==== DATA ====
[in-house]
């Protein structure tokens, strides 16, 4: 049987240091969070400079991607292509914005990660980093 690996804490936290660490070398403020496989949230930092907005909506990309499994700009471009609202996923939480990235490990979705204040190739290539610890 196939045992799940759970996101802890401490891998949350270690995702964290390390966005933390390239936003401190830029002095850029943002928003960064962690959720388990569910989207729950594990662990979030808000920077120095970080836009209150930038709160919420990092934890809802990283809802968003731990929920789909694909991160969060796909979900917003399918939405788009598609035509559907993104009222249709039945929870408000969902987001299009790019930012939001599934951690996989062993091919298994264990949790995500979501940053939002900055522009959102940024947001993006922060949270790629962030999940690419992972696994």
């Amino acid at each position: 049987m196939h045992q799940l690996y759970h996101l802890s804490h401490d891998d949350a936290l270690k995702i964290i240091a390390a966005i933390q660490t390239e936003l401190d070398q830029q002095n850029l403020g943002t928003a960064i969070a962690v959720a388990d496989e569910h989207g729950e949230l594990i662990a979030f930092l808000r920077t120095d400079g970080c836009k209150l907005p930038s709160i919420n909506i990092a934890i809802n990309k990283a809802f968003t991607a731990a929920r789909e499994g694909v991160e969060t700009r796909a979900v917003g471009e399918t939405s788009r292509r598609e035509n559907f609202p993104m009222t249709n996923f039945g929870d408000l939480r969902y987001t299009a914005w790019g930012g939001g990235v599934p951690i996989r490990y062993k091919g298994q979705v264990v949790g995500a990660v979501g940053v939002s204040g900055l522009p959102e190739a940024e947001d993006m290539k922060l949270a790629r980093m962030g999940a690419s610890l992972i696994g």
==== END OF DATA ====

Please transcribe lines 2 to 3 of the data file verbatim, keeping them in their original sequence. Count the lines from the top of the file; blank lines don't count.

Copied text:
């Protein structure tokens, strides 16, 4: 049987240091969070400079991607292509914005990660980093 690996804490936290660490070398403020496989949230930092907005909506990309499994700009471009609202996923939480990235490990979705204040190739290539610890 196939045992799940759970996101802890401490891998949350270690995702964290390390966005933390390239936003401190830029002095850029943002928003960064962690959720388990569910989207729950594990662990979030808000920077120095970080836009209150930038709160919420990092934890809802990283809802968003731990929920789909694909991160969060796909979900917003399918939405788009598609035509559907993104009222249709039945929870408000969902987001299009790019930012939001599934951690996989062993091919298994264990949790995500979501940053939002900055522009959102940024947001993006922060949270790629962030999940690419992972696994």
């Amino acid at each position: 049987m196939h045992q799940l690996y759970h996101l802890s804490h401490d891998d949350a936290l270690k995702i964290i240091a390390a966005i933390q660490t390239e936003l401190d070398q830029q002095n850029l403020g943002t928003a960064i969070a962690v959720a388990d496989e569910h989207g729950e949230l594990i662990a979030f930092l808000r920077t120095d400079g970080c836009k209150l907005p930038s709160i919420n909506i990092a934890i809802n990309k990283a809802f968003t991607a731990a929920r789909e499994g694909v991160e969060t700009r796909a979900v917003g471009e399918t939405s788009r292509r598609e035509n559907f609202p993104m009222t249709n996923f039945g929870d408000l939480r969902y987001t299009a914005w790019g930012g939001g990235v599934p951690i996989r490990y062993k091919g298994q979705v264990v949790g995500a990660v979501g940053v939002s204040g900055l522009p959102e190739a940024e947001d993006m290539k922060l949270a790629r980093m962030g999940a690419s610890l992972i696994g």